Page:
Djugerari is 108kms (1.5hrs travel) by road from Fitzroy Crossing. Djugerari was established as an Aboriginal community in the early 1980s by Walmajarri people moving from Cherrabun Pastoral Station where many of the men had previously worked as stockmen.
The current Djugerari community was set up approximately a kilometre away from the original campsite. People back then lived in canvas tents on the ridges. There is now a public primary school located in Djugarari.
During the wet season Christmas Creek (which feeds into the Fitzroy River) floods making the road impassable for up to a week; vehicles may also become bogged on other sections of the road. A number of smaller watercourses in close proximity to the community are fed by the Shore Ranges, which form a distinctive rocky backdrop to the community.
At the base of the ranges, the areas is gently undulating and contains the pindan soils, which are typical of the Kimberley. Low lying areas outside the community contain reactive black soils. The vegetation in this transitional zone between desert to the south and the wetter monsoon forests of the north Kimberley comprises mainly grasslands and savannah.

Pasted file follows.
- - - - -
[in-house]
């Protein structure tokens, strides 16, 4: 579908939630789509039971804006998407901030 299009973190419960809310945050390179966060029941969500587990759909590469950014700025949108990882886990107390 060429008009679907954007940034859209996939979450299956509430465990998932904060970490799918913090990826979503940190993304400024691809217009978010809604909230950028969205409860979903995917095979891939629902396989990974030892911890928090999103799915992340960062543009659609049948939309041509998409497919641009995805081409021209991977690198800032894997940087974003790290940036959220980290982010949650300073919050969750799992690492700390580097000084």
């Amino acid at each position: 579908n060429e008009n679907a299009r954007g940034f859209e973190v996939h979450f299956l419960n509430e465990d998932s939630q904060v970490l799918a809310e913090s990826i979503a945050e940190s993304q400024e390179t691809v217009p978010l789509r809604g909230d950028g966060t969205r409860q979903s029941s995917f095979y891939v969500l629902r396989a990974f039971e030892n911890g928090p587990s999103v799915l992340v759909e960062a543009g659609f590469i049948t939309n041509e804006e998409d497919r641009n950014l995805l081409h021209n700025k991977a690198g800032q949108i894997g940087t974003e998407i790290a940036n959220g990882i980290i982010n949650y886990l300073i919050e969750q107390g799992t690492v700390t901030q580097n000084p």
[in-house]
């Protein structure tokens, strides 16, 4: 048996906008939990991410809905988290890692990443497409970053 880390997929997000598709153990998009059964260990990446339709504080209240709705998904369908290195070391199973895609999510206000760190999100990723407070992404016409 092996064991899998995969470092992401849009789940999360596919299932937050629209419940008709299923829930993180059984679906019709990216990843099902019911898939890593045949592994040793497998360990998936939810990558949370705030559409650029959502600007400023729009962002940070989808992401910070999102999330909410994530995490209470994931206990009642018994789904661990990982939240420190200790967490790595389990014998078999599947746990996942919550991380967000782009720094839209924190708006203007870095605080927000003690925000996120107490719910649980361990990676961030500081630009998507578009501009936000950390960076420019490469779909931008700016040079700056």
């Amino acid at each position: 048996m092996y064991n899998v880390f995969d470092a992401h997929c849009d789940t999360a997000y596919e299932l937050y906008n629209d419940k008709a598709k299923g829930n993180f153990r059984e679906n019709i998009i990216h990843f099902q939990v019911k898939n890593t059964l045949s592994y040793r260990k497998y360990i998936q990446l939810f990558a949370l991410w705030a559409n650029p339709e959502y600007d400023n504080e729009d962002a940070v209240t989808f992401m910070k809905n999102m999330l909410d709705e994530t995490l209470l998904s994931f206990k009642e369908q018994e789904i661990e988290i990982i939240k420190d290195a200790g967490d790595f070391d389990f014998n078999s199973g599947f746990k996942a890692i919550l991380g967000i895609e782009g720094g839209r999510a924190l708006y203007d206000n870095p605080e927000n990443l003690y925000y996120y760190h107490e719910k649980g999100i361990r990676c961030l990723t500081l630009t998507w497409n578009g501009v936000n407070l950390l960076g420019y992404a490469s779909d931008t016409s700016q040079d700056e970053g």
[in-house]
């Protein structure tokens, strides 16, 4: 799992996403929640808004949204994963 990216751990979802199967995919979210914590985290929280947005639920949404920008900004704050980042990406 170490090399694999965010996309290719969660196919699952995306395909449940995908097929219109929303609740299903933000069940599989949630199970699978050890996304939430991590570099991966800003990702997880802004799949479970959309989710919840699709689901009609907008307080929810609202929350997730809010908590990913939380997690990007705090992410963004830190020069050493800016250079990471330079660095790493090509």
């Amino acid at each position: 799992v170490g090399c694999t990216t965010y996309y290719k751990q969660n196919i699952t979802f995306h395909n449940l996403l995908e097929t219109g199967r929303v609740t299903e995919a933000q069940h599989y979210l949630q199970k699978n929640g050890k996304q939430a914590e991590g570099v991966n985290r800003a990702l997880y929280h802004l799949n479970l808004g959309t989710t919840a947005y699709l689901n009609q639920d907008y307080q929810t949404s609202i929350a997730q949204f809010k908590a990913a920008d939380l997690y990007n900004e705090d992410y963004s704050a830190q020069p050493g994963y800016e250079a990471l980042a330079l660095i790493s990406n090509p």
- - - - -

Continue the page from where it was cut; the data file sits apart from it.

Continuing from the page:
Yanunijarra’s Ngurrara Rangers are based out at Djugerari. Their work includes fire management, feral camel and pig management and maintenance of significant cultural sites. They have established a nursery at Djugerari Community and run educational programs for schools.
Harry Yungabanis a Cultural Coordinator at Nindilingarri Cultural Health Services.
Harry says that it’s important that the community continues to thrive as it offers a place away from the complexity of towns and the lure of drugs and alcohol. Maintaining independence is important to the Djugarari community and as well as supporting the ranger program the community would also like to establish a brick making facility.
Our communities are alive and full of stories about how they came to be and why that place in country is important for health and culture.